Trump Tweets Against His Own Administration On FISA, Backpedals Hours Later

The mind of a "very stable genius" works in mysterious ways, apparently.

President Donald Trump fired off a series of tweets Thursday that appeared to undermine his own administration’s position on surveillance legislation.

While live-tweeting during his preferred morning show, “Fox & Friends,” Trump railed against a 2008 amendment to the Foreign Intelligence Surveillance Act ― even as his staffers were working to reauthorize it.

Section 702 of the Foreign Intelligence Surveillance Amendments Act, which was passed in 2008 and was set to expire Wednesday unless reauthorized, allows the government to spy on the electronic communications of non-U.S. citizens located outside the United States.

Critics of the Section 702 amendment argue that its language also intentionally enables the government to spy on Americans who communicate with non-U.S. citizens under surveillance. Libertarians and progressive lawmakers attempted to pass an amendment to Section 702, known as the USA Rights Act, on Thursday. The provision would require the government to obtain a warrant before collecting information about Americans. 

White House press secretary Sarah Huckabee Sanders said Wednesday that the Trump administration was against the USA Rights Act and that it supported the reauthorization of Section 702 as it was written.

“The Administration strongly opposes the ‘USA Rights’ amendment to the FISA Amendments Reauthorization Act, which the House will consider tomorrow,” Sanders told reporters. “This amendment would re-establish the walls between intelligence and law enforcement that our country knocked down following the attacks of 9/11 in order to increase information sharing and improve our national security. The Administration urges the House to reject this amendment and preserve the useful role FISA’s Section 702 authority plays in protecting American lives.”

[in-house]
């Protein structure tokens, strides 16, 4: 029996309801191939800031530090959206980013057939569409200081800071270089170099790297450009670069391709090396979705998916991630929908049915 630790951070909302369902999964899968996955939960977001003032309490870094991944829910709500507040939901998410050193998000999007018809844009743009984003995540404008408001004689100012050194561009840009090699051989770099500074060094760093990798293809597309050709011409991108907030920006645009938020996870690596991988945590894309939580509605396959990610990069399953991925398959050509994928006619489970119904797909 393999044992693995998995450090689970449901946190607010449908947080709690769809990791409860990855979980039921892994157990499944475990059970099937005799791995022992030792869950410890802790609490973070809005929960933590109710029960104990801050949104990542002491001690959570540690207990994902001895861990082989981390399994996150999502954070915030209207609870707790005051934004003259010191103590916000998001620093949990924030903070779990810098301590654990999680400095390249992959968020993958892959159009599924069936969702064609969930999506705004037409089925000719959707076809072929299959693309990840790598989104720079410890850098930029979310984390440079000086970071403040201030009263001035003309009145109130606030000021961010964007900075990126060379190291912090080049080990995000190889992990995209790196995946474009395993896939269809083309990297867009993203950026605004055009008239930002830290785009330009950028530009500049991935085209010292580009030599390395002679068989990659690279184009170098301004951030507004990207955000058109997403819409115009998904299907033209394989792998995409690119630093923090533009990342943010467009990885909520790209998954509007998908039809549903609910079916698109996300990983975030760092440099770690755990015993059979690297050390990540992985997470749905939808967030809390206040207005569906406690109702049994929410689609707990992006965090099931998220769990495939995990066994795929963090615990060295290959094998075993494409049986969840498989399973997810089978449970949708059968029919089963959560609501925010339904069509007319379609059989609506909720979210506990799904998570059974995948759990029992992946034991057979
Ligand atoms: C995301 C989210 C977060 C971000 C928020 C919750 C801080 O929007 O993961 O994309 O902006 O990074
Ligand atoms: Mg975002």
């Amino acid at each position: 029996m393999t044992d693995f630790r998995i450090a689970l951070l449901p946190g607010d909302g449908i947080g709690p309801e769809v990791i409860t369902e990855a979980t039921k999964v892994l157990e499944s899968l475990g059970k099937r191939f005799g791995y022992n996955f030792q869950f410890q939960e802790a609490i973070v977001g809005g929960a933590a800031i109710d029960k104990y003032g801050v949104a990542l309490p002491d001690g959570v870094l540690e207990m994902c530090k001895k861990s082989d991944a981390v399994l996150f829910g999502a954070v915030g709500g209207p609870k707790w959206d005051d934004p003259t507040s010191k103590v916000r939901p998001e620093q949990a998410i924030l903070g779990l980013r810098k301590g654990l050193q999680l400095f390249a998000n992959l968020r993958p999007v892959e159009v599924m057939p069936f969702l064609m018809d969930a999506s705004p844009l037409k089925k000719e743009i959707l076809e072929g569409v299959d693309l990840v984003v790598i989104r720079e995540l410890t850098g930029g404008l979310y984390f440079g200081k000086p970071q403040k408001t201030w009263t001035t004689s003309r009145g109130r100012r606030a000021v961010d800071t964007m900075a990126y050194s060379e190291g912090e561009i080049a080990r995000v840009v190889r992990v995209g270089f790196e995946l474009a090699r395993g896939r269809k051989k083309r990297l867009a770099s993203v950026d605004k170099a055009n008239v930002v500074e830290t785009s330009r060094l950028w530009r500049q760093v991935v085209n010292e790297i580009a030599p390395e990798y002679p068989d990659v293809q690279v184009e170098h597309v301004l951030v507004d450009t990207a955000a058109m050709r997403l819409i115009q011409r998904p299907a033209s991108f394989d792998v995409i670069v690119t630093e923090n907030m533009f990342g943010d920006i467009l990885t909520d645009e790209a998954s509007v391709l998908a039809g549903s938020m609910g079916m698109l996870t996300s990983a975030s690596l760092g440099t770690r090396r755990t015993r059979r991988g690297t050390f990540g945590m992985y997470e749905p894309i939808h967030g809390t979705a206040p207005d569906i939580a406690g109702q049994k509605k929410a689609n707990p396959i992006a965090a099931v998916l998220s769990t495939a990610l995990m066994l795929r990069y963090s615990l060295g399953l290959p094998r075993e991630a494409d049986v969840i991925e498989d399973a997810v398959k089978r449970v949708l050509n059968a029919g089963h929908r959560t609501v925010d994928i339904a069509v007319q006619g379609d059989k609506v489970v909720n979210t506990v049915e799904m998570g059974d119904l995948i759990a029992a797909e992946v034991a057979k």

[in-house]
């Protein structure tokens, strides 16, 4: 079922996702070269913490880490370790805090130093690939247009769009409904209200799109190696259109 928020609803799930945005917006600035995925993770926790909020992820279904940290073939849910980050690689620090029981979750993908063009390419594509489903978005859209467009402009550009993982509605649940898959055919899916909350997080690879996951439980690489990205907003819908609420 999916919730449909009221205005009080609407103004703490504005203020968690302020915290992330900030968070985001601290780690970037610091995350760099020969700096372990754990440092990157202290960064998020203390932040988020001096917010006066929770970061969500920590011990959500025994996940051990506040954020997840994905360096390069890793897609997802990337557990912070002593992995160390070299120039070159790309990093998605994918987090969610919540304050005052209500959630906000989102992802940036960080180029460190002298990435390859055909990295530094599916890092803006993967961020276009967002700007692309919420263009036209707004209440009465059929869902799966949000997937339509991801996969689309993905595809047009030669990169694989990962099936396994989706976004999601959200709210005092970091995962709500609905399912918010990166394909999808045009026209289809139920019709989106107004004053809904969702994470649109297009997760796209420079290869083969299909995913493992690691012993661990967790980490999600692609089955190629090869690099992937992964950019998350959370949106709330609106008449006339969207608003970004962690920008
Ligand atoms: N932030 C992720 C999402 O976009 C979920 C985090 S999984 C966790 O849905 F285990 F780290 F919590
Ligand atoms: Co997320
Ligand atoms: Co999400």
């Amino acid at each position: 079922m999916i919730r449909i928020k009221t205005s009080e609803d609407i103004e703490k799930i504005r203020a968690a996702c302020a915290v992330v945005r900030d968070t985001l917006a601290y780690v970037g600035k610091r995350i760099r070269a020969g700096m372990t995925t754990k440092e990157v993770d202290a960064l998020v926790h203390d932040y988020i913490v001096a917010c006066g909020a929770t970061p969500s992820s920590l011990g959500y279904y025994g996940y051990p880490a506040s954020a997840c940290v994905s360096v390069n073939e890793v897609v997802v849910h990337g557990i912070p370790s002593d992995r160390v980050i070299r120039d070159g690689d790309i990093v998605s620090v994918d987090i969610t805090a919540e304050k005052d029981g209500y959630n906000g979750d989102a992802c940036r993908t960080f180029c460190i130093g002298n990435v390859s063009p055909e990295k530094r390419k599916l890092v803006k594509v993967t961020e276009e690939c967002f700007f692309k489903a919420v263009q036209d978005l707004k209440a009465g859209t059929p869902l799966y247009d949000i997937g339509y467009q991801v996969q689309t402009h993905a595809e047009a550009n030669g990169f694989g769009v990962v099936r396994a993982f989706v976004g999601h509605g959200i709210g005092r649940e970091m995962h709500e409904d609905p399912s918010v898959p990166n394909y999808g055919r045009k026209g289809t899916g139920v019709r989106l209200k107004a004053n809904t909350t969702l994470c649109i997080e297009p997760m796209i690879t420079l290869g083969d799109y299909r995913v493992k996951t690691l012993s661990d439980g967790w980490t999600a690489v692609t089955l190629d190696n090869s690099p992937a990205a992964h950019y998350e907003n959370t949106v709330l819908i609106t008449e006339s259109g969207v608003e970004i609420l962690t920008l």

Nonetheless, Trump bashed Section 702 on Thursday morning and linked it to conspiracy theories that claim Hillary Clinton, his opponent in the 2016 presidential campaign, and Democratic lawmakers used it to influence the election. Hours later, the president appeared to recognize his mistake, telling his Twitter followers to “get smart” about Wednesday’s vote on Section 702 and the USA Rights Act.

Despite the president’s mixed messages, the House of Representatives voted against the USA Rights Act on Wednesday. It then voted for the reauthorization of Section 702. 

During a news briefing Thursday afternoon, Sanders said Trump “fully understands” the FISA provisions and that she didn’t believe his tweets were in conflict with his administration’s stance on Section 702.

“The president fully supports the 702 and was happy to see it passed the House today,” Sanders said. “But he does have some overall concern with the FISA program more generally. The president doesn’t feel we should have to choose between protecting American citizens and protecting their civil liberties. He wants to do both. ... We don’t see any contradiction or confusion in that.”

This story has been updated with additional comments from Sanders.